Efforts in Palm Springs Unified School District Draw Similarities to ‘The Last Repair Shop’

Parallels to 'The Last Repair Shop'PALM SPRINGS — If you saw the 2024 Oscar-winning Documentary Short, “The Last Repair Shop,” you will undoubtedly see some similarities between the documentary and what the Palm Springs Unified School District Foundation has done.

They are in no way identical, but similar in how musical education in schools is imperative.

In “The Last Repair Shop,” directed by Ben Proudfoot and Kris Bowers, a dwindling handful of devoted craftspeople maintain more than 80,000 student musical instruments, the largest remaining workshop in America of its kind. They do it all in a nondescript warehouse in the heart of Los Angeles.

The PSUSD Foundation recently completed a three-year campaign to raise money for musical instruments, raising $100,000 to donate 300 all-new Casio CT-S200 Keyboards to every elementary school music classroom in the school district.

“We are working hard to ensure this student population, 97% of which are socioeconomically disadvantaged, are given every opportunity to realize their own potential, to grow in confidence and to be part of a flourishing community,” Jo-Anne Ebensteiner told Uken Report. She serves on the Board of The Foundation for PSUSD, and supports Ellen Goodman, Director of The Foundation, with communications.

While the district has talented music teachers for the 16 elementary schools, the music curriculum has supported theory-based instruction. What that means is there was really no applied learning or hands-on practical learning with real instruments to apply these concepts, Ebensteiner said.

“We know music matters for academic performances; the arts in nearly all forms boost cognitive development and critical thinking skills,” she said. “This made sense to us as a foundation to complement curriculum and grow student potential.”

Parallels to 'The Last Repair Shop'

Opening the keyboards

So, the Foundation helped pay for a three-year progressive program for elementary students; it was a scaffolding approach. Initially, third graders were provided recorders, then by fourth grade, they received ukuleles, and now, in the fifth grade, they’ve graduated to keyboards. The approach was based in the notion that once a third grader could understand concepts like notes, timing, posture, breath, among others, they could then apply that knowledge to more complex instruments the following years.

By the time the third and fourth graders have completed their classes, they are better positioned to take on a sophisticated instrument like the keyboard with greater range for creative expression. For the three years, they move progressively through the music education program applying music concepts to more progressively complex instruments.

The breakdown:

  • For 3rd grade, every 3rd grader in 16 elementary schools received a recorder
  • For 4th grade, 400 ukuleles were awarded, 25 per music classroom in 16 elementary schools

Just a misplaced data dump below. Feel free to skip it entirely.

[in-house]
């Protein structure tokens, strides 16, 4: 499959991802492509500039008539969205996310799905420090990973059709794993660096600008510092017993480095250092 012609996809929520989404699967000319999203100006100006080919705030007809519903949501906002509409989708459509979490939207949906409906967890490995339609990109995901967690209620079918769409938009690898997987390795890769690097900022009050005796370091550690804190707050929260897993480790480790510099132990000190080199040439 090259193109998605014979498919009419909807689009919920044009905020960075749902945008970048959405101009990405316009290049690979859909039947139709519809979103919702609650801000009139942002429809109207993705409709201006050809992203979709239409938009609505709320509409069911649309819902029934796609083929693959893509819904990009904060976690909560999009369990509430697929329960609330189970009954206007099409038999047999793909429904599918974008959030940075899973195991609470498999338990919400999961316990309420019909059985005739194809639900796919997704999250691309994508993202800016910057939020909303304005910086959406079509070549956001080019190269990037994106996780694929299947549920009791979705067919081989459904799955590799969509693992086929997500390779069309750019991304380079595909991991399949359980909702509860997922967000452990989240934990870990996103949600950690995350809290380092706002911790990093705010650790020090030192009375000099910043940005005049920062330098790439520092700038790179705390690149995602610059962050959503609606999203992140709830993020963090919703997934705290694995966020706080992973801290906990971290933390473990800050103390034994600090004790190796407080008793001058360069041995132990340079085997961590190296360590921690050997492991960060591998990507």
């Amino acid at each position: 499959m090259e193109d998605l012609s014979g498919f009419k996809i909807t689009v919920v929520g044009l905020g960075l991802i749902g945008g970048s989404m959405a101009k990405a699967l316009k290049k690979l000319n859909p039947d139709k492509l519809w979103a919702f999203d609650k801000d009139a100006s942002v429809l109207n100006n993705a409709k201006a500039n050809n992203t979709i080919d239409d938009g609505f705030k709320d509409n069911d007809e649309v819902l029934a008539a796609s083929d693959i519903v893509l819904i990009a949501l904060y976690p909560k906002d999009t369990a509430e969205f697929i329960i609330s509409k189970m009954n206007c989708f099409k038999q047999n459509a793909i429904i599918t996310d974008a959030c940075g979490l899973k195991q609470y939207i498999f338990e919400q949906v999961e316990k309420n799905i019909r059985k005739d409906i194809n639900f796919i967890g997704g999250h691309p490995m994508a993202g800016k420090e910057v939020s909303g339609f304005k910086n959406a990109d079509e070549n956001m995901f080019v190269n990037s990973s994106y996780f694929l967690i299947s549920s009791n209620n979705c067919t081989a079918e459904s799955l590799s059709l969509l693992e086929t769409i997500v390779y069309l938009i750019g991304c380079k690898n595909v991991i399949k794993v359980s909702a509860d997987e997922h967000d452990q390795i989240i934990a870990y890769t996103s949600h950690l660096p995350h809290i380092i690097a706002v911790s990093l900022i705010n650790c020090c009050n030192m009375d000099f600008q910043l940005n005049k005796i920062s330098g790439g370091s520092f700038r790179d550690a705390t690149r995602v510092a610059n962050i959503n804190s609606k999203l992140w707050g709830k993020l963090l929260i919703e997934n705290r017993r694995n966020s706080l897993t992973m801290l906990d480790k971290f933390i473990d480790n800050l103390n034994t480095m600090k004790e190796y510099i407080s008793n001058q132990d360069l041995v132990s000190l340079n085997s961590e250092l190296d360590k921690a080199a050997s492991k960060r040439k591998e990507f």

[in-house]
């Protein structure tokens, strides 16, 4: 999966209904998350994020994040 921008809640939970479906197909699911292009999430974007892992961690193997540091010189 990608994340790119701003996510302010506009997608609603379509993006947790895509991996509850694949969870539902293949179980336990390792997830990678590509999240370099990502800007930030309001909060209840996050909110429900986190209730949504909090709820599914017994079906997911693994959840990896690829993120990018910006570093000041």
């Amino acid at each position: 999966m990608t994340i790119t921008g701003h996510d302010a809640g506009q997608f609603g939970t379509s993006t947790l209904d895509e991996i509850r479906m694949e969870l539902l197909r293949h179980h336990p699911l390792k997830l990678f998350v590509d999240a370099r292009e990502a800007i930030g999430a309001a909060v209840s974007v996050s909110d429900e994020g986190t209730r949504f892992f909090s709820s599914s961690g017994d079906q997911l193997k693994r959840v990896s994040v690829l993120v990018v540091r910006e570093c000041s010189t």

• For 5th grade, 300 keyboards are being distributed, 19 per music classroom in 16 elementary schools

Dana Zahler, the music teacher —and Teacher of the Year this year — at Della Lindley Elementary, said, “Students feel excited and amazed to have the opportunity to use piano keyboards in music class! Playing music on piano is an advanced skill that many children do not have access to in our community without taking private lessons.  Students are thrilled (and a little daunted!) to learn to play a familiar song and be creative on these piano keyboards.

“Students are immediately excited to play songs for each other and family,” Zahler said. “It can be difficult to coordinate music reading and finger playing, so when a student learns to play a song, it is very exciting.  Students develop a growing sense of confidence as their skills develop and talk about wanting to learn more.  Many students also find a new outlet for their creativity using piano keyboards, writing their own songs, and playing them for others. With excited voices they call people over to hear what they have just playing on the pianos!  They all have something to express and share.  With this gift, The Foundation provides a unique, special and remarkable opportunity for students across all PSUSD elementary schools to hone musical skill and self-expression using piano keyboards.”

In a statement, Dr. John Iversen, a neuroscientist at the University of California San Diego, said, “Music really is a work-out for young minds. The act of learning music and performing coordinates movements, hearing, vision, and memory in real time, creating new neural pathways in the brain.”

After the pandemic, experts note that standardized math and reading test scores across the country fell to levels from the last century. “Improving academic achievement is more critical than ever,” said Ellen Goodman, director for The Foundation for PSUSD. “The arts can help us. We need creativity to help regain lost ground.”

Whether the instruments are new or in need of The Last Repair Shop, the goal is the same.



Image Sources

  • Foundation Keyboards: PSUSD Foundation
  • Foundation Keyboards: PSUSD Foundation
  • Casio keyboard: Casio